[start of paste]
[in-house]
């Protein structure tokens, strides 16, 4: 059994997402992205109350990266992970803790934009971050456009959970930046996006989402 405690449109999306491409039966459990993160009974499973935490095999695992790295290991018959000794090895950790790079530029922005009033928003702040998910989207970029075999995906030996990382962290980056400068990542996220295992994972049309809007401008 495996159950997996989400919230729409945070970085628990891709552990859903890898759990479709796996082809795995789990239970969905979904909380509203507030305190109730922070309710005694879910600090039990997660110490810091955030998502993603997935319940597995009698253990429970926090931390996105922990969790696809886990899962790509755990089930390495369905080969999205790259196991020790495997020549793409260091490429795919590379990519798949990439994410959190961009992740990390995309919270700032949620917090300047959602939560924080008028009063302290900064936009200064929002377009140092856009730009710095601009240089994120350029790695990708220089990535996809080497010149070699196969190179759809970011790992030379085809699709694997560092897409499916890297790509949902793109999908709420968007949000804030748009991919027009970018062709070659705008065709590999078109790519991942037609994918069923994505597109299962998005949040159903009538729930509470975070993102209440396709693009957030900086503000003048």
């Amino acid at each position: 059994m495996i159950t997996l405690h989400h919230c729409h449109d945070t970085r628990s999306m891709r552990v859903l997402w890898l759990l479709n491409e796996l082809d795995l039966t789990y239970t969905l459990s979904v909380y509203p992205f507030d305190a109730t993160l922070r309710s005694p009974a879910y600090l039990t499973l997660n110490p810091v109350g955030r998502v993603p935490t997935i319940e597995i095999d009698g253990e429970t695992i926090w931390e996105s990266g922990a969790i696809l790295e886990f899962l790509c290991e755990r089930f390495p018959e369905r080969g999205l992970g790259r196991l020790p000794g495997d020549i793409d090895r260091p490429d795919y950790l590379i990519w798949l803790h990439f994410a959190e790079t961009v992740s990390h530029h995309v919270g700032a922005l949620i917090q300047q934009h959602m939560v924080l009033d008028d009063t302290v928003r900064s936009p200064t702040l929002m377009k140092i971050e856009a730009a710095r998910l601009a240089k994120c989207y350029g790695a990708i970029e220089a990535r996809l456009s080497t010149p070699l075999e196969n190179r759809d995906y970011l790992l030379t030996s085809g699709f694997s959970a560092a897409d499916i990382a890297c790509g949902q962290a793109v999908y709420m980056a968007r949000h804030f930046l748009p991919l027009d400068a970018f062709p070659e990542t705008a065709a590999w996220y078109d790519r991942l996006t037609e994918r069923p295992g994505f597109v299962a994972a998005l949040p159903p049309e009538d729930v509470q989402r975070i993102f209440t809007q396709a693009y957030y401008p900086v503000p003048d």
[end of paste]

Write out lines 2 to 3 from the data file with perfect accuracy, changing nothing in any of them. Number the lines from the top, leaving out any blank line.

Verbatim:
């Protein structure tokens, strides 16, 4: 059994997402992205109350990266992970803790934009971050456009959970930046996006989402 405690449109999306491409039966459990993160009974499973935490095999695992790295290991018959000794090895950790790079530029922005009033928003702040998910989207970029075999995906030996990382962290980056400068990542996220295992994972049309809007401008 495996159950997996989400919230729409945070970085628990891709552990859903890898759990479709796996082809795995789990239970969905979904909380509203507030305190109730922070309710005694879910600090039990997660110490810091955030998502993603997935319940597995009698253990429970926090931390996105922990969790696809886990899962790509755990089930390495369905080969999205790259196991020790495997020549793409260091490429795919590379990519798949990439994410959190961009992740990390995309919270700032949620917090300047959602939560924080008028009063302290900064936009200064929002377009140092856009730009710095601009240089994120350029790695990708220089990535996809080497010149070699196969190179759809970011790992030379085809699709694997560092897409499916890297790509949902793109999908709420968007949000804030748009991919027009970018062709070659705008065709590999078109790519991942037609994918069923994505597109299962998005949040159903009538729930509470975070993102209440396709693009957030900086503000003048």
């Amino acid at each position: 059994m495996i159950t997996l405690h989400h919230c729409h449109d945070t970085r628990s999306m891709r552990v859903l997402w890898l759990l479709n491409e796996l082809d795995l039966t789990y239970t969905l459990s979904v909380y509203p992205f507030d305190a109730t993160l922070r309710s005694p009974a879910y600090l039990t499973l997660n110490p810091v109350g955030r998502v993603p935490t997935i319940e597995i095999d009698g253990e429970t695992i926090w931390e996105s990266g922990a969790i696809l790295e886990f899962l790509c290991e755990r089930f390495p018959e369905r080969g999205l992970g790259r196991l020790p000794g495997d020549i793409d090895r260091p490429d795919y950790l590379i990519w798949l803790h990439f994410a959190e790079t961009v992740s990390h530029h995309v919270g700032a922005l949620i917090q300047q934009h959602m939560v924080l009033d008028d009063t302290v928003r900064s936009p200064t702040l929002m377009k140092i971050e856009a730009a710095r998910l601009a240089k994120c989207y350029g790695a990708i970029e220089a990535r996809l456009s080497t010149p070699l075999e196969n190179r759809d995906y970011l790992l030379t030996s085809g699709f694997s959970a560092a897409d499916i990382a890297c790509g949902q962290a793109v999908y709420m980056a968007r949000h804030f930046l748009p991919l027009d400068a970018f062709p070659e990542t705008a065709a590999w996220y078109d790519r991942l996006t037609e994918r069923p295992g994505f597109v299962a994972a998005l949040p159903p049309e009538d729930v509470q989402r975070i993102f209440t809007q396709a693009y957030y401008p900086v503000p003048d």